past, we thought small meetings were low
value, low risk, so we only required registration for events of 20 [people] or more.
Now we require registration of anything
that might be a meeting and then [my team]
evaluates it … and routes it where it needs
to go. If it’s a big meeting, it might go to
a third-party supplier for sourcing. … If it
fits that small meeting requirement, then we
just pass it through so [the organizer] can
book the on-demand meeting space.
Q About that: You’ve put some tech- nology in place so planners can
book on-demand meeting space but then
hop over to the corporate online booking tool to book sleeping rooms. Tell me
Stapelmann: In New York and several major cities, we have on-demand solutions.
These are technologies that a personal assistant or admin or anyone in your organization can access and look at inventory
in corporate office buildings. The company that we work with owns the leases.
There’s no cancellation penalty. You pay
with a corporate card. You get accurate
reporting and metrics, and they negotiate.
So it allows the sourcing process to stay in
an admin’s hands but we put compliance
around it because we want it to be easy
to book, easy to pay, easy to report. Then,
the sleeping rooms [which would be contracted alongside a hotel meeting space in
a more traditional process] just naturally
moved into the online booking tool. That’s
the part that we’re looking at right now.
We want to see which technologies really
fit because some of these technologies will
feed directly into Concur. We want to look
at something easy that integrates into Concur for booking the sleeping rooms.
QBen piloted in Germany, but it sounds like you are launching globally. Are
you looking at a particular type of meeting or group of meetings that offers a
Stapelmann: Estee Lauder and other consumer products companies like ours do [a
significant number of] training meetings.
It’s very brand specific right now and we
have 45 brands, but operationally, it’s sort
of the same thing: It’s a meeting room and a
couple of sleeping rooms. We’re … looking
at how we could create a center of excellence for these very specific types of meetings and whether they could, as a group, be
centralized and outsourced through a third
party to manage everything with a series
contract with hotels and including payment. The internal staff could then focus
Q But it also sounds like you are cast- ing a wide net in terms of registering
anything that “might-be” meetings. How
are you driving organizers to register those
Stapelmann: We have American Express
Corporate Meeting card as the form of payment, and organizers need a meeting ID to
expense their meeting card. So when they
go to the reconciliation tool, that’s a required field. If they haven’t registered their
event, they won’t be able to reconcile the
charges and that will delay payment. We
also added the meeting ID to the corporate
expense tool because some charges aren’t
on the meeting card but we want to pull
the total cost of the meeting to that particular event.
Q How about compliance for Parexel’s mall meetings, Ben? How are you
Park: We have our policy that meetings above the value of $25,000 must go
through a sourcing process. But honestly,
our strategy is that our policy stays in the
background and ideally, we create a system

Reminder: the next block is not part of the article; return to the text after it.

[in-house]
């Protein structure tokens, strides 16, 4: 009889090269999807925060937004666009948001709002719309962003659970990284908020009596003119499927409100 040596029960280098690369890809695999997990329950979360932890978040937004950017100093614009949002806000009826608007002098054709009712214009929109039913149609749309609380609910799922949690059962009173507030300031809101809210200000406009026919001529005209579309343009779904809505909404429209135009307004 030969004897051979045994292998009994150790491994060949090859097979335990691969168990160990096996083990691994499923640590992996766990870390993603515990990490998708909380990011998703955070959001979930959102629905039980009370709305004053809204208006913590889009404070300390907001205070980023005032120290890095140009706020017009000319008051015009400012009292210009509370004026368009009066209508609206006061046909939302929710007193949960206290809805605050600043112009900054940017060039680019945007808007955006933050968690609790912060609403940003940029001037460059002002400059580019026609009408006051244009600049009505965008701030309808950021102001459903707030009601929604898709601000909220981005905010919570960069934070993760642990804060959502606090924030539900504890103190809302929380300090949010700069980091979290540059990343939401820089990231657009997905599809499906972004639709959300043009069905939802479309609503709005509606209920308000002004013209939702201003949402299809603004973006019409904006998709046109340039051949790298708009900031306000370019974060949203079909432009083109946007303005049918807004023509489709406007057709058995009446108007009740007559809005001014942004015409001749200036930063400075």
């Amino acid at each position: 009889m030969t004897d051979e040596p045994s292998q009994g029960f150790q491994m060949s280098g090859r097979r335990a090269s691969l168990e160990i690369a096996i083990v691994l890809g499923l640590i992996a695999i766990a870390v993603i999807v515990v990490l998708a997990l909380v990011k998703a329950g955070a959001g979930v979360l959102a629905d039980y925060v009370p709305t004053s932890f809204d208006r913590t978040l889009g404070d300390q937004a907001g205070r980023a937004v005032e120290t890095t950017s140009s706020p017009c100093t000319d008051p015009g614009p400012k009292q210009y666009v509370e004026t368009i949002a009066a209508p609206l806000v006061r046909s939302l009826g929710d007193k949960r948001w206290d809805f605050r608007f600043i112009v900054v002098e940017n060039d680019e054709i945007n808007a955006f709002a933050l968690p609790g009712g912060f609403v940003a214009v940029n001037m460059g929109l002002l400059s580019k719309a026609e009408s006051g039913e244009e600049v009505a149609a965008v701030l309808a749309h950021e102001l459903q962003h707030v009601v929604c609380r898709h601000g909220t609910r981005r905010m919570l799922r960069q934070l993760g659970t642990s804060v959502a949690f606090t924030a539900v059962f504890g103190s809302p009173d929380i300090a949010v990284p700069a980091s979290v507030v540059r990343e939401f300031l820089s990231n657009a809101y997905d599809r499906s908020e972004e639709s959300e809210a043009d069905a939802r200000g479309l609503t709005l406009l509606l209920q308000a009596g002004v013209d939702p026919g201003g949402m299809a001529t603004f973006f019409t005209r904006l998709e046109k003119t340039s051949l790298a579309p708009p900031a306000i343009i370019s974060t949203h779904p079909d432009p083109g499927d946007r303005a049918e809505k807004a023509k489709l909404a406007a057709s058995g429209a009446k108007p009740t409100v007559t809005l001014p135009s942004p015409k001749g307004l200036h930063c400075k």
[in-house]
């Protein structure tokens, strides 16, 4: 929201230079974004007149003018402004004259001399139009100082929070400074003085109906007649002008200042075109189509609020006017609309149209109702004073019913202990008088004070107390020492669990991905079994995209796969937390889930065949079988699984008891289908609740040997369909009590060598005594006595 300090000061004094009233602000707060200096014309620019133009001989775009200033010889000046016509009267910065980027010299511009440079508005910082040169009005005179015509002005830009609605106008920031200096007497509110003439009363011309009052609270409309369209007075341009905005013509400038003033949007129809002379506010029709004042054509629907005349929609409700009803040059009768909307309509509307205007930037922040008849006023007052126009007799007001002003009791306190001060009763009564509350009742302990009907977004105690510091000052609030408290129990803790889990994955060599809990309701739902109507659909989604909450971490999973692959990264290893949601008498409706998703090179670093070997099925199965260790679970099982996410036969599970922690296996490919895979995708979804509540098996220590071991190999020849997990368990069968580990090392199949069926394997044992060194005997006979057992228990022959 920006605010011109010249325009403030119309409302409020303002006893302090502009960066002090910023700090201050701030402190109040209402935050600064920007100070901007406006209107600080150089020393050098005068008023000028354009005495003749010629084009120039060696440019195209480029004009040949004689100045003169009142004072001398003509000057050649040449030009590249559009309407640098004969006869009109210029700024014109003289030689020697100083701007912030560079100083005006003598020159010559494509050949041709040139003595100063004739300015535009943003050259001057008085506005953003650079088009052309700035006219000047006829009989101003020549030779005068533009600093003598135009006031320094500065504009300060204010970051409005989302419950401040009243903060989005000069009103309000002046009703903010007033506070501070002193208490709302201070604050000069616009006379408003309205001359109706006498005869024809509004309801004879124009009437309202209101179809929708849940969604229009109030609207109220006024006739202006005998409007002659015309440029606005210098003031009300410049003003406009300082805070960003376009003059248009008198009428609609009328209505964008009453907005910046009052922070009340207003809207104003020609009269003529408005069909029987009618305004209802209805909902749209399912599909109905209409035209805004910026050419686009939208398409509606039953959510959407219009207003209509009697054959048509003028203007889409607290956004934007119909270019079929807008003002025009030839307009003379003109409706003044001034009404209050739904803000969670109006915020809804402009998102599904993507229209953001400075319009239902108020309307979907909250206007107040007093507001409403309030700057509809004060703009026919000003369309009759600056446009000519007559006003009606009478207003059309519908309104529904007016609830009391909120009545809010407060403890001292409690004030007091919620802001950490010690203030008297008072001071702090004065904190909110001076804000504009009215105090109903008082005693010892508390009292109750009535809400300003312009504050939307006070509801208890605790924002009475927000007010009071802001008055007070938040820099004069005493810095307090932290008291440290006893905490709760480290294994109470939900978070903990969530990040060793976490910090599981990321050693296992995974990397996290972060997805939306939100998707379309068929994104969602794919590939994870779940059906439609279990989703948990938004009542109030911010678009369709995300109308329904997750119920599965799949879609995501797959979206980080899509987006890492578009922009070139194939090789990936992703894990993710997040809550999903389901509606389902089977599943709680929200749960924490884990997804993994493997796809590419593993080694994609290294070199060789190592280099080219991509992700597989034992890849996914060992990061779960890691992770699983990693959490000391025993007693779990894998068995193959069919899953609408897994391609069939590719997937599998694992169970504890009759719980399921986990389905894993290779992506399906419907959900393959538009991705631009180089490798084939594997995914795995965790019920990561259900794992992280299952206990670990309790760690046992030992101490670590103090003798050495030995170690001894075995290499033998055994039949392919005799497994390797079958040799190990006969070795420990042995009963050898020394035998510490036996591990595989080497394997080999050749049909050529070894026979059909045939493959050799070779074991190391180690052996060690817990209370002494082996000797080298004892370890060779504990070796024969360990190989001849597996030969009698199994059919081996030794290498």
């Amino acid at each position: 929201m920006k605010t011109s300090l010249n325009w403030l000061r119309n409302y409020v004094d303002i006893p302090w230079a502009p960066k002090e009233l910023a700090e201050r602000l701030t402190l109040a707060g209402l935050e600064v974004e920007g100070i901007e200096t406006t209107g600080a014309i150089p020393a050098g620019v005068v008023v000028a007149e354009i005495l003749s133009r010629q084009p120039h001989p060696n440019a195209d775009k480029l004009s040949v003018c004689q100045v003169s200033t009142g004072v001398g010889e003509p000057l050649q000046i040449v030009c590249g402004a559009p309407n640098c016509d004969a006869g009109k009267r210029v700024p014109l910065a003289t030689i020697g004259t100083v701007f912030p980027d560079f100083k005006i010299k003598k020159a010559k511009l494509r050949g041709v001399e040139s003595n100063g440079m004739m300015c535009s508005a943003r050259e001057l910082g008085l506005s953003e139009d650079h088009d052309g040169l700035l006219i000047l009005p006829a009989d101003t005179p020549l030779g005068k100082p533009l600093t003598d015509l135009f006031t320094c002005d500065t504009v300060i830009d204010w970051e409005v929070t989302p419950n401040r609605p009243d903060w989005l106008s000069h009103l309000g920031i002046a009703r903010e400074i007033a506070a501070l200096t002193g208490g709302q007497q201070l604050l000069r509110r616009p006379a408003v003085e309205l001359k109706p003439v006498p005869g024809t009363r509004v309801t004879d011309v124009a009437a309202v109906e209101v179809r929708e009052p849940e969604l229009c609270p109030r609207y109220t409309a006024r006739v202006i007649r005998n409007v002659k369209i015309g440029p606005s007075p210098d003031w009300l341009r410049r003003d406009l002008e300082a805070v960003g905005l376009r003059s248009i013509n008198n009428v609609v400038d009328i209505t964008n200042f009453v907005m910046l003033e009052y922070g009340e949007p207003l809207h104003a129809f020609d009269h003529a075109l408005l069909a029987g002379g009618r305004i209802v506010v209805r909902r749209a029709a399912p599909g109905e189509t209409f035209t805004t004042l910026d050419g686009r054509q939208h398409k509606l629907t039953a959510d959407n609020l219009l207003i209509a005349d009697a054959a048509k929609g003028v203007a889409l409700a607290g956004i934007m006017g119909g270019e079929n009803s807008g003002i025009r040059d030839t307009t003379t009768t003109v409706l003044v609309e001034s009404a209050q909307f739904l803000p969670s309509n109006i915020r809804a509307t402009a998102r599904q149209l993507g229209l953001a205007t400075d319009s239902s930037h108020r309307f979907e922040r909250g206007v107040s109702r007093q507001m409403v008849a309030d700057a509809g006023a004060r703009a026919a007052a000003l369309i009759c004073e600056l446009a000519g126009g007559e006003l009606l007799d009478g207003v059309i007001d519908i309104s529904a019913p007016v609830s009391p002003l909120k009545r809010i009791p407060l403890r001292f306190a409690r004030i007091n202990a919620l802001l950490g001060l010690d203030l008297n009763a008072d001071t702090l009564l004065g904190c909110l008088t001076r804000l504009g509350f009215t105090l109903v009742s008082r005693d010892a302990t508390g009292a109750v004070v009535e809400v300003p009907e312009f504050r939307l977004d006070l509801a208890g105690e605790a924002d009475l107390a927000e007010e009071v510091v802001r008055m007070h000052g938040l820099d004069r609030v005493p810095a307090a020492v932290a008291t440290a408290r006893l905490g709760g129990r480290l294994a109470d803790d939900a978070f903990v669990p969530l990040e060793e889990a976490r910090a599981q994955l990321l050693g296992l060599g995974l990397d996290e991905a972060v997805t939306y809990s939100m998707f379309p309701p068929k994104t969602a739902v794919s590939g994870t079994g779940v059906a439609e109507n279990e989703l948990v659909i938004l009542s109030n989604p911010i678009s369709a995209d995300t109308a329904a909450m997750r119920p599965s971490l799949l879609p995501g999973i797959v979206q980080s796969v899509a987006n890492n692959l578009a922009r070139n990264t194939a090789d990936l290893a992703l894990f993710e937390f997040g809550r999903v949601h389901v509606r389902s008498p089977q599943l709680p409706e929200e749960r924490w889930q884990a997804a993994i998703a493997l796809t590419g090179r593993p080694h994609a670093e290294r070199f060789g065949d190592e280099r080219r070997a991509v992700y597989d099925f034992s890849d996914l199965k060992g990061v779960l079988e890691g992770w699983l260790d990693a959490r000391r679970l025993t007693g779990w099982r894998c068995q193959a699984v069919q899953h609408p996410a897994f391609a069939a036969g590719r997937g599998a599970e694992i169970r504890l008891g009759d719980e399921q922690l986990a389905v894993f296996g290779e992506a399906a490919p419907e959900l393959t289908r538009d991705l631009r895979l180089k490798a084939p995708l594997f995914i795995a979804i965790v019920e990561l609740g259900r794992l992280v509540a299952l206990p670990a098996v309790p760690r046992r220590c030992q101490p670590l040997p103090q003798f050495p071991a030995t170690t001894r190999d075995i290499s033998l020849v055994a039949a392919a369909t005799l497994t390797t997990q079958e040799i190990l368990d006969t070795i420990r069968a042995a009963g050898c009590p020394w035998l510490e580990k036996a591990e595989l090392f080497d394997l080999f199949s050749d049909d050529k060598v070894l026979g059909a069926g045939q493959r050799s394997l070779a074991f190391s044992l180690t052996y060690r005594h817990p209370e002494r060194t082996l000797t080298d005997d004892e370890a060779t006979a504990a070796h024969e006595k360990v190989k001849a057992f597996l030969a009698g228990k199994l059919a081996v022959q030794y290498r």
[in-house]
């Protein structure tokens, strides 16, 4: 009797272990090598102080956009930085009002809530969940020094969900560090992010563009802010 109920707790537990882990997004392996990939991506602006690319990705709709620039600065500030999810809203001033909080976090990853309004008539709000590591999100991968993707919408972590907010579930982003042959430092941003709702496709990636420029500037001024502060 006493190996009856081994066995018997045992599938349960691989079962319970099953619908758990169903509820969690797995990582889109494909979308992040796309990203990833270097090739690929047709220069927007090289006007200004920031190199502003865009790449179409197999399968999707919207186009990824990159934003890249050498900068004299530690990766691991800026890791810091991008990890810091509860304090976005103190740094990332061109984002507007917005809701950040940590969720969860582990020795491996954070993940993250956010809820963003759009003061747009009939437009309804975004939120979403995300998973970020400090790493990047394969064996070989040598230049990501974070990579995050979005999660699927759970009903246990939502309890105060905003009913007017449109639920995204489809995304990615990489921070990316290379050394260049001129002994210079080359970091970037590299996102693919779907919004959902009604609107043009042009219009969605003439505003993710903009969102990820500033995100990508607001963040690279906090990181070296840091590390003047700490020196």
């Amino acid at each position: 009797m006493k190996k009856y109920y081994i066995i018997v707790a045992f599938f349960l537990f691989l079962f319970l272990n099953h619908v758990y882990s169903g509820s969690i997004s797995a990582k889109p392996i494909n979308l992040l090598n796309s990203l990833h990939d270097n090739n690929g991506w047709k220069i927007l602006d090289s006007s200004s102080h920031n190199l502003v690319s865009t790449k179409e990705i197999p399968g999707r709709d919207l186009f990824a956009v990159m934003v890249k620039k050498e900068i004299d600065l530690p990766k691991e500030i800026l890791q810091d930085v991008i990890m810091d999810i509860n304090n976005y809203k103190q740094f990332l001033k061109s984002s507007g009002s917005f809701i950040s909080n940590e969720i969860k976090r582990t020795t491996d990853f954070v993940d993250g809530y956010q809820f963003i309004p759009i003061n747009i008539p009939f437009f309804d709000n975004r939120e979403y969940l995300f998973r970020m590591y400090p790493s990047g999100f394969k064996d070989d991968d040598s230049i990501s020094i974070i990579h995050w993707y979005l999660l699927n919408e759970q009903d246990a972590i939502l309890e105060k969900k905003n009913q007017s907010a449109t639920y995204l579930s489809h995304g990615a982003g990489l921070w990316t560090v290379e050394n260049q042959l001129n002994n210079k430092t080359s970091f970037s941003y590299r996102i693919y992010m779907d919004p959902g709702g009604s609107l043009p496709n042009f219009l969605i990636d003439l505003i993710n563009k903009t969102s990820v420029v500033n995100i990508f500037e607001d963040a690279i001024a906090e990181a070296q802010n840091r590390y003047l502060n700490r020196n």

where people like to use it and don’t realize that they are compliant with the policy.
If we’re adding value, we don’t need to tell
them the policy and don’t need to flag vio-lators. ... If we’re sending out the emails all
the time, “Hey, this is the policy, you need
to be compliant,” then we haven’t done our
Q Has any of this changed how you fore- see negotiating rates for your transient
travel program or how you incorporate
more meetings properties into your transient program?
Park: As we get more data, we will see
which hotel meeting spaces are used most
often and then create preferred meeting locations. But there could be limits in terms
of using transient rates for meetings. I
think for up to 20 or 30 rooms you can
use your transient travel rate and you don’t
need to get a special meeting room rate.
We’re all trying with these small meetings
to basically push it to a preferred hotel and
use our negotiated rate there, which is usually lower than a meeting room rate, and
then basically just negotiate on the conference room and other amenities. At least it
is for me.
Stapelmann: We’re optimizing our business travel program, so it might require
negotiating all our rates because we’re
pushing all of the sleeping rooms to the
online booking tool where they can access
Q What have you noticed, good and bad, about the new tech vendors in the
small meetings space? What should others
keep in mind?
Stapelmann: Nothing should require training. You should be able to do anything. You
should be able to have 6,000 people access
a technology without any training.
Park: The biggest challenge we face is that
none of these companies, to my knowledge,
are really global, which doesn’t [have to]
mean that they’re in all countries globally.
But none of them can cover 70 percent. To
get there, you would have to contact like,
three, four, five companies, and that’s too
hard to manage.
Stapelmann: We’re seeing a lot of technologies, and we’ve looked at some and
thought, “Oh, these are good!” and then
something else just popped up that’s better. The reason I’m not quite ready to
launch my portal is because I keep thinking there could be another technology
come up that’s really great. There are just
a lot of choices right now.
Meetings Mavens Talk Shop
ONLINE BOOKING TOOLS FOR SMALL MEETINGS
TRANSIENT RATES VS. MEETING RATES
DRIVING SMALL MEETINGS COMPLIANCE
“Our policy stays in the background and ideally, we create a system where people like to use [the small meetings online booking
tool] and don’t realize that they are compliant with the policy.”
—PAREXEL INTERNATIONAL’S BENJAMIN PARK